Wednesday, March 28, 2012

Church At Almost Two

Wrestling Alligators--Trying to Have a Spiritual Life of Your Own While Instilling Your Faith Traditions in Your Own Child

Last night I visited with a friend in the hospital and got to put on my priest hat for a bit...or collar as it were.  In the chatting part of the visit he inquired about our little guy and how we liked our new congregation.  I joked about the challenges of church with a toddler and he looked at me and said, "but he's a good boy!"  Yes, I agreed, but he is almost two! 

My duckling boy has in the past few months become rather sensitive to a variety of things that he formally enjoyed.  Case in point, loud noises.  

At church there are parts of the service in which the entire congregation prays aloud, together.  On occasion there is applause.  Both of these things now cause my son to start whinging (a combination of whining and cringing) and attempting to crawl into our shirts.  

So, a couple of weeks ago I suggested he cover his ears when loud things bother him.  So, yup, that is my son--the one with his hands glued to his ears and his elbows akimbo--looking anxious during the recitation of the "Our Father..."  


Now, I'm not entirely sure what is running through his head in these moments, but I think it may be some variation of the following "They are too loud!   Make them stop!  Why did the music stop?  Why won't we go play with the trains instead?  What the h-e-double hockey sticks is going on?  Hey, can I have more goldfish crackers?  Would you make them stop already?  Loud, loud, loud!  Accckkkk!"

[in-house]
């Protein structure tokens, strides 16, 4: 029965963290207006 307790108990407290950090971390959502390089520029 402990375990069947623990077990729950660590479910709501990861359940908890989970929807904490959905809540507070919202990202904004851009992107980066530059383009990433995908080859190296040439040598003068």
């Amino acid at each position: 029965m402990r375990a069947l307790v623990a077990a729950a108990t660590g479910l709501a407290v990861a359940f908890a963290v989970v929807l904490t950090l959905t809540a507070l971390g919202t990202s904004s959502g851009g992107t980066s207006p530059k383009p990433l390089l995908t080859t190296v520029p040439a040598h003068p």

At which point everyone says "Amen" we all sit down and I breathe a sigh of relief that the crisis has been averted for the moment.  At which point the boy child starts kicking the book racks in the pew.  When I move his feet to the side he instantly turns and starts trying to climb up the back of the pew.  My wife fishes in the diaper bag for a snack and we hand him a few pretzels.  He shoves them into his mouth and signs for more...but, now, he wants the bag.  Oh, and he also likes to quack, like a duck.  

Did I mention we sit in the front pew so that he can see the "action" at the altar and be more engaged with the service?  

Did I mention that up until 19 months he insisted on nursing during the service so I'm pretty sure I've flashed the entire altar party?

Did I also mention that he is only in the service for 15 minutes because he spends the first 40 minutes in the nursery?

Did I mention that we do this EVERY SINGLE BLESSED WEEK?  

Yes, the service we attend is great.  They know and like children and are more than welcoming in every way.  But, we are mothers of a toddler.  Right now it sometimes feels like we are just trying to get out of church alive.  

So much for my own spirituality!  That said, I'm a priest, I feel very strongly about my family attending church.  But, it has also been my "job" to go--and is my calling as well--so there often hasn't been a "let's skip it" option for us.  Because, there are definitely weeks we've gone when I would have skipped church because it was just too hard (spit up and diaper blow outs figures prominently in those weeks--as do teething, two year molars are rough).